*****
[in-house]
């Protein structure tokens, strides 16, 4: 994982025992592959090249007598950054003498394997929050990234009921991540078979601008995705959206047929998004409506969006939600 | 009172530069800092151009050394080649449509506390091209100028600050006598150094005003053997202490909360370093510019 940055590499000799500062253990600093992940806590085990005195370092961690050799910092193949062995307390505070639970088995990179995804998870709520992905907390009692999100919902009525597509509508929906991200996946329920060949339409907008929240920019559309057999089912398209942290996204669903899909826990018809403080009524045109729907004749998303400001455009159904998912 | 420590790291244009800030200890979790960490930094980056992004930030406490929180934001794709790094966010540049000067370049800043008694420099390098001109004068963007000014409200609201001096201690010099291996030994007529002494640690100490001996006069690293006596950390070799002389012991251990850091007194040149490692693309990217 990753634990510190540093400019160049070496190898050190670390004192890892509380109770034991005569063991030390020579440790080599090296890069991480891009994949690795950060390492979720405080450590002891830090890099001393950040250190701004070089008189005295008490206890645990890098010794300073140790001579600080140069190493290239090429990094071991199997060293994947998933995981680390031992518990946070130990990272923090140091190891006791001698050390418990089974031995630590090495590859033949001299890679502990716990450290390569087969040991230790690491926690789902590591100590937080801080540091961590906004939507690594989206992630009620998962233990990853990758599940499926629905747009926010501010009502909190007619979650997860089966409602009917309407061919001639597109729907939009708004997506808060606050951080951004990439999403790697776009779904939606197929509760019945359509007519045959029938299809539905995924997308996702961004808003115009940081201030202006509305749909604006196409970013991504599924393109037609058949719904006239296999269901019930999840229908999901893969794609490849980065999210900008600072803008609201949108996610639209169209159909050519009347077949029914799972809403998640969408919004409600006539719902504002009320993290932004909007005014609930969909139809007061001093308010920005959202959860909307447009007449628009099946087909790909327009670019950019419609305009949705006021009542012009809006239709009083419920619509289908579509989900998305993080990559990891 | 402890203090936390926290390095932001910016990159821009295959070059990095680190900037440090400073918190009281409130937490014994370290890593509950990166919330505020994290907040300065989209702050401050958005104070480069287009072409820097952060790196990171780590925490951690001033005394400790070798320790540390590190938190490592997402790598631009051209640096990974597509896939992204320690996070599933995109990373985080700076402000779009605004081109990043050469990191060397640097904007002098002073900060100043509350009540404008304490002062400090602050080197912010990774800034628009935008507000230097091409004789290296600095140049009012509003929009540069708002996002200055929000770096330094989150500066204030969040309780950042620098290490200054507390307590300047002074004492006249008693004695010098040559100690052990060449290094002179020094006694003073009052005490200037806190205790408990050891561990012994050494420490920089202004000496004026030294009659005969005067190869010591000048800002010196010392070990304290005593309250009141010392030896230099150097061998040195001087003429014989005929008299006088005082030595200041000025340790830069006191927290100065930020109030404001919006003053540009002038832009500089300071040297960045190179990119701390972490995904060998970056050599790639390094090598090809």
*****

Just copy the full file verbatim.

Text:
[in-house]
């Protein structure tokens, strides 16, 4: 994982025992592959090249007598950054003498394997929050990234009921991540078979601008995705959206047929998004409506969006939600 | 009172530069800092151009050394080649449509506390091209100028600050006598150094005003053997202490909360370093510019 940055590499000799500062253990600093992940806590085990005195370092961690050799910092193949062995307390505070639970088995990179995804998870709520992905907390009692999100919902009525597509509508929906991200996946329920060949339409907008929240920019559309057999089912398209942290996204669903899909826990018809403080009524045109729907004749998303400001455009159904998912 | 420590790291244009800030200890979790960490930094980056992004930030406490929180934001794709790094966010540049000067370049800043008694420099390098001109004068963007000014409200609201001096201690010099291996030994007529002494640690100490001996006069690293006596950390070799002389012991251990850091007194040149490692693309990217 990753634990510190540093400019160049070496190898050190670390004192890892509380109770034991005569063991030390020579440790080599090296890069991480891009994949690795950060390492979720405080450590002891830090890099001393950040250190701004070089008189005295008490206890645990890098010794300073140790001579600080140069190493290239090429990094071991199997060293994947998933995981680390031992518990946070130990990272923090140091190891006791001698050390418990089974031995630590090495590859033949001299890679502990716990450290390569087969040991230790690491926690789902590591100590937080801080540091961590906004939507690594989206992630009620998962233990990853990758599940499926629905747009926010501010009502909190007619979650997860089966409602009917309407061919001639597109729907939009708004997506808060606050951080951004990439999403790697776009779904939606197929509760019945359509007519045959029938299809539905995924997308996702961004808003115009940081201030202006509305749909604006196409970013991504599924393109037609058949719904006239296999269901019930999840229908999901893969794609490849980065999210900008600072803008609201949108996610639209169209159909050519009347077949029914799972809403998640969408919004409600006539719902504002009320993290932004909007005014609930969909139809007061001093308010920005959202959860909307447009007449628009099946087909790909327009670019950019419609305009949705006021009542012009809006239709009083419920619509289908579509989900998305993080990559990891 | 402890203090936390926290390095932001910016990159821009295959070059990095680190900037440090400073918190009281409130937490014994370290890593509950990166919330505020994290907040300065989209702050401050958005104070480069287009072409820097952060790196990171780590925490951690001033005394400790070798320790540390590190938190490592997402790598631009051209640096990974597509896939992204320690996070599933995109990373985080700076402000779009605004081109990043050469990191060397640097904007002098002073900060100043509350009540404008304490002062400090602050080197912010990774800034628009935008507000230097091409004789290296600095140049009012509003929009540069708002996002200055929000770096330094989150500066204030969040309780950042620098290490200054507390307590300047002074004492006249008693004695010098040559100690052990060449290094002179020094006694003073009052005490200037806190205790408990050891561990012994050494420490920089202004000496004026030294009659005969005067190869010591000048800002010196010392070990304290005593309250009141010392030896230099150097061998040195001087003429014989005929008299006088005082030595200041000025340790830069006191927290100065930020109030404001919006003053540009002038832009500089300071040297960045190179990119701390972490995904060998970056050599790639390094090598090809």